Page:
The Rise of Vaping in Tobacco-Hooked China

If Big Tobacco had a promised land, it would be China.

Home to over 300 million smokers – almost the entire population of the US – the country literally feeds off cigarette sales, generating more in tobacco tax revenue every year than it spends annually on the military.

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Cigarettes in China aren’t merely the sign of a bad habit – they’ve become part of the culture. Looking to show your bao’an some gratitude? Hand him a smoke. Attending a Chinese wedding reception? Expect banquet tables stocked with packs of Double Happiness.

Domestic demand alone pushes the state-owned China National Tobacco Corporation to manufacture roughly 40 percent of the world’s cigarettes every year. That makes China the greatest producer – and as the WHO points out, consumer – of tobacco in the world.

“Thinking about Chinese smoking statistics is like trying to think about the limits of space.” 

– Robert Fletcher, Rothmans’ former regional public affairs manager, 1992

But this is hardly a success story. The tobacco epidemic is one of the biggest public health threats facing China this century. More than one million mainland smokers die prematurely from tobacco-related disease every year, and if current trends continue, that number will rise to two million by 2030, according to a joint study by researchers at Oxford University, the Chinese Academy of Medical Sciences and the Chinese Center for Disease Control.

“The worst of the epidemic isn’t here yet. It’s yet to come,” says Dr. Homer Tso, head of the tobacco control board at the University of Hong Kong-Shenzhen Hospital and former chairman of the Hong Kong Council on Smoking and Health.

When we meet Tso in Shenzhen, he wears a red bowtie and carries three business cards. Speaking with a slow confidence and occasionally diverging into medical terms (“Morbidity is the issue,” he says at one point), Tso explains that the real drain and risk to Chinese society is not death from tobacco, but mounting medical costs used to treat patients with cancer, stroke and heart disease – all ailments directly related to smoking.

China has pledged to curb tobacco consumption on a number of occasions. In 2003, it signed the WHO Framework Convention on Tobacco Control, which called for a ban on tobacco advertising, major tax hike and improved cessation assistance – “time proven measures in tobacco control,” according to Tso.

“The worst of the epidemic isn’t here yet. It’s yet to come,” says Dr. Homer Tso, head of the tobacco control board at the University of Hong Kong-Shenzhen Hospital and former chairman of the Hong Kong Council on Smoking and Health.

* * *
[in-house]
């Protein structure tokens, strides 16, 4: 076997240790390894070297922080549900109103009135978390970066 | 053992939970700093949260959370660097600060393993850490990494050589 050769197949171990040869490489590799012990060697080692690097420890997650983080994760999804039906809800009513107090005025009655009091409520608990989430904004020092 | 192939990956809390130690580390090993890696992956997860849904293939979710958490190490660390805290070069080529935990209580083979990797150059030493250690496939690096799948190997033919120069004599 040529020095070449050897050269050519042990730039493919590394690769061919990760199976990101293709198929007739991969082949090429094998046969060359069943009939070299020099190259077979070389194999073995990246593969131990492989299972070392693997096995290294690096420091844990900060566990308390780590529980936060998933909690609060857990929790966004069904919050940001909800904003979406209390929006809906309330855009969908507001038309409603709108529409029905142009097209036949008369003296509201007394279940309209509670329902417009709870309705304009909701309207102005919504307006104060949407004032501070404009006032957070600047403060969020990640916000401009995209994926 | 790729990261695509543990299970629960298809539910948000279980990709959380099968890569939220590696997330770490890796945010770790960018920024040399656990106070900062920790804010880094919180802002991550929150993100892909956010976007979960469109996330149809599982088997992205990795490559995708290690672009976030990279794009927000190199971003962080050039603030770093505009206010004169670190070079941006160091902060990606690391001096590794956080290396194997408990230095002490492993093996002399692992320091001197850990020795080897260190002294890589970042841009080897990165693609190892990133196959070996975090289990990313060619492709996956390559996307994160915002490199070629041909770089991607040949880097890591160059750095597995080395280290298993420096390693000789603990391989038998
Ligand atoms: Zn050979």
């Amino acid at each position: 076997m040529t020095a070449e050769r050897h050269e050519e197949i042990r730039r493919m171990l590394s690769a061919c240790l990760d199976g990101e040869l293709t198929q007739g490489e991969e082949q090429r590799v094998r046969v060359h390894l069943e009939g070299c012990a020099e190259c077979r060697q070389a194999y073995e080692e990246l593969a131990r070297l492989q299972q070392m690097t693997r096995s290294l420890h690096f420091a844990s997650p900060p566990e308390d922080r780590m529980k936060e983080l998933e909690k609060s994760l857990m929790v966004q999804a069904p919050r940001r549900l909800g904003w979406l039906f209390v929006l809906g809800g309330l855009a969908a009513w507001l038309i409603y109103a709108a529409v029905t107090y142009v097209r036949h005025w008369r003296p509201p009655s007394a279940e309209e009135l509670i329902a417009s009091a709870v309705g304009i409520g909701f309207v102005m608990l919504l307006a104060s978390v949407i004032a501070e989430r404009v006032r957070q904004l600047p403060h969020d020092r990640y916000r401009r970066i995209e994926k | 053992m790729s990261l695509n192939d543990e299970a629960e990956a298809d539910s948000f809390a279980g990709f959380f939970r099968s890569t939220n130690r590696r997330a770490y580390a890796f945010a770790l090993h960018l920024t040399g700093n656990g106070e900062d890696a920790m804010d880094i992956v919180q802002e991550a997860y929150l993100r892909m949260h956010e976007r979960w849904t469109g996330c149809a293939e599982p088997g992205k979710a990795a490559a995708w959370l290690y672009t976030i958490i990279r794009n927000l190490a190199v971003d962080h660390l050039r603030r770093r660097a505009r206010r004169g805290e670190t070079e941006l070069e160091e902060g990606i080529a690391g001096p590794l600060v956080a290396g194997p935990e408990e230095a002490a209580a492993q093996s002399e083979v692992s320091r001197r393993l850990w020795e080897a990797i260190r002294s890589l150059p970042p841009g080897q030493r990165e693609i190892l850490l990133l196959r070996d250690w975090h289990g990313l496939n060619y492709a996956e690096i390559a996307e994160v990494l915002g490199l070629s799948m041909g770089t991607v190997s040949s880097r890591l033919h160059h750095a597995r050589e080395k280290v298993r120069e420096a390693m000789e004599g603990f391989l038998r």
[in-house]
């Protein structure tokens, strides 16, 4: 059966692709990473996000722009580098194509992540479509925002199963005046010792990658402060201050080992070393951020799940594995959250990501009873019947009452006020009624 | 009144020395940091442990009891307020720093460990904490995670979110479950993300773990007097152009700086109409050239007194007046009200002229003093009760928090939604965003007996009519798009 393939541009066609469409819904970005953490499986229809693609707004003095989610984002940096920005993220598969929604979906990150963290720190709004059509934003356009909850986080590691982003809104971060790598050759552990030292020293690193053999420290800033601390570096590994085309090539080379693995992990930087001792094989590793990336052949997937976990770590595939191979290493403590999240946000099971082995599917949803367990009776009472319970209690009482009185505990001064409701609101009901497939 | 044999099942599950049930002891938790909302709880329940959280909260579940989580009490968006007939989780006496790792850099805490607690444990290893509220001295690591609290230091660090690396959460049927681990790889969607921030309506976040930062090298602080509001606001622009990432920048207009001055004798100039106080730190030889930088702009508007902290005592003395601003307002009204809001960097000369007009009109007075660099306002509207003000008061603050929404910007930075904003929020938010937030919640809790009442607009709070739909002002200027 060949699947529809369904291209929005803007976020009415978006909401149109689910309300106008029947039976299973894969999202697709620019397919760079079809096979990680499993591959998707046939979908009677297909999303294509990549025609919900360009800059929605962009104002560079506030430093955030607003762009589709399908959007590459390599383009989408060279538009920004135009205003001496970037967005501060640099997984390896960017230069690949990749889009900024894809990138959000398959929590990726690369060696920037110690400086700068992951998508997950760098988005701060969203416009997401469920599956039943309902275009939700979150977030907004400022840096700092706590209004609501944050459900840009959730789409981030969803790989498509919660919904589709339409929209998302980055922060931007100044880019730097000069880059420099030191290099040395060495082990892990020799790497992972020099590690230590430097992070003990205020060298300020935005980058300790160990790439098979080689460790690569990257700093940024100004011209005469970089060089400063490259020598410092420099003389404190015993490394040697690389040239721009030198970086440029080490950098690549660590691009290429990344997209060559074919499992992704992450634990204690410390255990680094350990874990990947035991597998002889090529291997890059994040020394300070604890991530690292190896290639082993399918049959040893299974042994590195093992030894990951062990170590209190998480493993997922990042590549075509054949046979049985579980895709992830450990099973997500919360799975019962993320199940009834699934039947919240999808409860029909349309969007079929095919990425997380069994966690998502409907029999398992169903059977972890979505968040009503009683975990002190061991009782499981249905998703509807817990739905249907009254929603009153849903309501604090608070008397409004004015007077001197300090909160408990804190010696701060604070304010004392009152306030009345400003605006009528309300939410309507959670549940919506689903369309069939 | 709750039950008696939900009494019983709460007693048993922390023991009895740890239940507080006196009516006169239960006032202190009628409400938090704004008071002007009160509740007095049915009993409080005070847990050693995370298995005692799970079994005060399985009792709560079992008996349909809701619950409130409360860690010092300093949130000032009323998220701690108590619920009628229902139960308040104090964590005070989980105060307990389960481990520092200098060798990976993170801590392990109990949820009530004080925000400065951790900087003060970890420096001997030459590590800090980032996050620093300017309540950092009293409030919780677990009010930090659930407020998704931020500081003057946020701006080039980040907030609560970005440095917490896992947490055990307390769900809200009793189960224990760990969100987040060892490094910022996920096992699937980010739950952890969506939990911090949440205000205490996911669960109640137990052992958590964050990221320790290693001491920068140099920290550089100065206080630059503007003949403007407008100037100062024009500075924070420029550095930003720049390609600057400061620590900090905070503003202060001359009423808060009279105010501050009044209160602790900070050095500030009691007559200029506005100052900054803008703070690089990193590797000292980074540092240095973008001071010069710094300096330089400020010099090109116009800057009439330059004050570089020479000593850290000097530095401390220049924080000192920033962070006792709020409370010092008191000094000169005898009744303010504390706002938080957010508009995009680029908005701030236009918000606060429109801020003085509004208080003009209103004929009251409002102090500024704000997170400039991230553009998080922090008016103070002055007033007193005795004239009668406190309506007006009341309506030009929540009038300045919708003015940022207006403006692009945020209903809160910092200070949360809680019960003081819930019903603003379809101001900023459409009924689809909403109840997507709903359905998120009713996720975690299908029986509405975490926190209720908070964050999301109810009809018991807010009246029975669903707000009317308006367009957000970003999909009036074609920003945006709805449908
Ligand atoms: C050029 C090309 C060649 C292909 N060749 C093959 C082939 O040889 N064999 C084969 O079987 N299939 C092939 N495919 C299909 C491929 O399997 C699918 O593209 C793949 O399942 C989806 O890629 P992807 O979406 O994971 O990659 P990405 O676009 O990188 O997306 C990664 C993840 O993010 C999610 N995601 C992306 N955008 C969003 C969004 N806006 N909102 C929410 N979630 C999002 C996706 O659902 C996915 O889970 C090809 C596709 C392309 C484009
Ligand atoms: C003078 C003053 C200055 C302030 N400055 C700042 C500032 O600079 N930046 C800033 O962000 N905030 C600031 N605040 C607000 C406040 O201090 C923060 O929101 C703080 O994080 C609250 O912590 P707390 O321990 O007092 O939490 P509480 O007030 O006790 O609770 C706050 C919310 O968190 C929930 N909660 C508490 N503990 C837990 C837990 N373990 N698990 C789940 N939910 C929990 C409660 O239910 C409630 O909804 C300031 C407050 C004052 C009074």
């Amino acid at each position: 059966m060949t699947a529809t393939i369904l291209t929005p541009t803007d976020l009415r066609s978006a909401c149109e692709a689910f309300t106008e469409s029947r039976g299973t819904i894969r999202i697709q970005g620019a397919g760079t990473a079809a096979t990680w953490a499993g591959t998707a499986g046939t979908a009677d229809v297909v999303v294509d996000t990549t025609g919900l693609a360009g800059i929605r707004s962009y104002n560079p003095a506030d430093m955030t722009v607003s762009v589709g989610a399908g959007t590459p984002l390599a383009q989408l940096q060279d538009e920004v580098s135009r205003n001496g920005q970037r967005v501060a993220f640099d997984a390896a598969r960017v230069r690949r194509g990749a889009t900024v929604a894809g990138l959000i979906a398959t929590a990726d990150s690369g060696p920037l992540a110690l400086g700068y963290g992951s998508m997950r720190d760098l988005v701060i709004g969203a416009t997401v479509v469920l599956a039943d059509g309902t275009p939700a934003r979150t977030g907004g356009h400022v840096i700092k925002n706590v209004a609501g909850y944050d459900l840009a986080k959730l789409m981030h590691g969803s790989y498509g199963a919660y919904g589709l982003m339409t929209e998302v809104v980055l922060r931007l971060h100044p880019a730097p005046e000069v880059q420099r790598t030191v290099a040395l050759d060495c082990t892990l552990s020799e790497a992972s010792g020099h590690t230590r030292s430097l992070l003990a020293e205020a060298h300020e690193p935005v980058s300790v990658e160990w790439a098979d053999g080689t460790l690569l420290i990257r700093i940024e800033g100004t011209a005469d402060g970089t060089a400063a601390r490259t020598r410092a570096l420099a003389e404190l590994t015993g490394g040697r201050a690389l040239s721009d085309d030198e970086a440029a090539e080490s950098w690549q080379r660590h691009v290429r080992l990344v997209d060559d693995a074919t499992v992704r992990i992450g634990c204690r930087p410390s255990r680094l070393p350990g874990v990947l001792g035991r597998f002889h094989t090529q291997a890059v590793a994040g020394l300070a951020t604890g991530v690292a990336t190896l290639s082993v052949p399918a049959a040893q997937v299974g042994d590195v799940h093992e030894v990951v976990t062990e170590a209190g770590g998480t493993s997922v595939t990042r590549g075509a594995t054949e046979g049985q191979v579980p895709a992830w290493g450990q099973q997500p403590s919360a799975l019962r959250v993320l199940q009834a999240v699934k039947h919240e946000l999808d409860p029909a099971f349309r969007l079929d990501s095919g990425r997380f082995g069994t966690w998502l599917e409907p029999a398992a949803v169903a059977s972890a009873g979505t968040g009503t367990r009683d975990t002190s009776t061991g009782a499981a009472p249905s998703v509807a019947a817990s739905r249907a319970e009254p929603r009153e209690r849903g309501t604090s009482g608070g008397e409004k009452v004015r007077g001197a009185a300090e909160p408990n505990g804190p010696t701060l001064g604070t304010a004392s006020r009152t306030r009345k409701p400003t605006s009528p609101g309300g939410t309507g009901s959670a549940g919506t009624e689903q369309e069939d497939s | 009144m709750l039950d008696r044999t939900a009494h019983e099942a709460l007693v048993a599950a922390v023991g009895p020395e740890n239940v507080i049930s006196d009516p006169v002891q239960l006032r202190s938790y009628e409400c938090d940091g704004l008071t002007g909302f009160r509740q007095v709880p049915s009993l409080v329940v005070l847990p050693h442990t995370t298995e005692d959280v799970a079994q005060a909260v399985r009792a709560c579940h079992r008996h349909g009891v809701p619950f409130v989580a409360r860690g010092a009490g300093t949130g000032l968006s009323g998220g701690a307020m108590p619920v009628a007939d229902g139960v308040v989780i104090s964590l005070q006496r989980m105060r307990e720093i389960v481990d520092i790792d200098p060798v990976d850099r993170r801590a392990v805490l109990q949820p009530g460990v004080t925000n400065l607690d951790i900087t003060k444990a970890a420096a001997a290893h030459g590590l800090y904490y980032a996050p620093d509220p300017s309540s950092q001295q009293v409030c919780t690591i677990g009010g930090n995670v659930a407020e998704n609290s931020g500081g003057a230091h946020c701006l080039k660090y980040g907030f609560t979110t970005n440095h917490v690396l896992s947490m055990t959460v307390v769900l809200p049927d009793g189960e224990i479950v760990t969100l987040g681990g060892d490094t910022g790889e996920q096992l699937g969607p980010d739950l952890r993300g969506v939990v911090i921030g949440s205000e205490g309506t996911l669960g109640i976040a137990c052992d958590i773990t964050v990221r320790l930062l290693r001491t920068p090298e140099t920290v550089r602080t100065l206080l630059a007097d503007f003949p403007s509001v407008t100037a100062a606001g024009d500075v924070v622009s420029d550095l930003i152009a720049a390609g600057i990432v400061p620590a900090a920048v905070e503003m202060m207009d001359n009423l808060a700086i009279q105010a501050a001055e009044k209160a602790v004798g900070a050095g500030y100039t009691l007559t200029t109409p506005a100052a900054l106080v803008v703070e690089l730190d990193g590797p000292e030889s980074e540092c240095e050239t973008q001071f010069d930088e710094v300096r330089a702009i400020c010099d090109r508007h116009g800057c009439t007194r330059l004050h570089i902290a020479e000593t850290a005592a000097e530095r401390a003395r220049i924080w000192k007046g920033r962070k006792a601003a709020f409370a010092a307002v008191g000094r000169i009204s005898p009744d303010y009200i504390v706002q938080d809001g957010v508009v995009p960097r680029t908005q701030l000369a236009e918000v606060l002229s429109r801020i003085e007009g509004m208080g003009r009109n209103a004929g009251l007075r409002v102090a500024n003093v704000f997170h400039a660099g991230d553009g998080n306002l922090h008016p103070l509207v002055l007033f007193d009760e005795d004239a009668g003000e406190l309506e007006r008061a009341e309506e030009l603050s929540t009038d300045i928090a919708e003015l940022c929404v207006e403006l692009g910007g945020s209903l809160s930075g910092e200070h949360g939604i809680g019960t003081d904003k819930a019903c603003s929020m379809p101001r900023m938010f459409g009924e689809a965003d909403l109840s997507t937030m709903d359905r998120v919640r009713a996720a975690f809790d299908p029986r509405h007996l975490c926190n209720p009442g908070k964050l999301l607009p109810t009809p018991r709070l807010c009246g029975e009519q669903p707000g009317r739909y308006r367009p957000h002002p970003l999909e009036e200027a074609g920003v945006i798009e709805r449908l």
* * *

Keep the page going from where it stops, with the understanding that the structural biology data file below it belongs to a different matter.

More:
When we meet Tso in Shenzhen, he wears a red bowtie and carries three business cards. Speaking with a slow confidence and occasionally diverging into medical terms (“Morbidity is the issue,” he says at one point), Tso explains that the real drain and risk to Chinese society is not death from tobacco, but mounting medical costs used to treat patients with cancer, stroke and heart disease – all ailments directly related to smoking.

China has pledged to curb tobacco consumption on a number of occasions. In 2003, it signed the WHO Framework Convention on Tobacco Control, which called for a ban on tobacco advertising, major tax hike and improved cessation assistance – “time proven measures in tobacco control,” according to Tso.

“These are steps,” Tso tells us. “It’s a big country. It takes time. But it is happening.”

In 2016, China finally saw what it claimed was the impact of its new legislation: tobacco consumption was reported to have dropped for the first time in 20 years. Not by much – about 2.4 percent according to Euromonitor – but enough to bring China Tobacco to declare, for the first time ever, that the volume of the world’s largest tobacco market had gone into a downward spiral.

But this isn’t just because of new policies. The past two years have also seen the rise of a new tribe of Chinese street-style-loving millennials.

Welcome to the world of vaping.

Fei Xiang doesn’t remember hearing about China Tobacco’s first fall – he was too busy drafting a letter of resignation.

It was October 2016, and the 27-year-old had resolved to quit his desk job and open a vape shop in Guangzhou with a friend. They figured vaping might catch on one day.

“We saw there was potential for this market. It was new, after all, and there could be opportunities.”

Now in what Fei calls a “period of rapid development,” China’s vaping industry is expanding too fast not to notice. Whereas just two years ago, it would have been hard to spot a vape shop in first-tier cities like Shanghai, Beijing or Guangzhou, today, there are close to a hundred in each, all selling a wide range of vaporizers and e-liquids.

Walk around Beijing’s Gulou area, for example, and you will see shops with goofy names like ‘Vape Professor’ or ‘Vape Saint’ alongside more traditional ones selling tobacco cigarettes.

Read more China vaping

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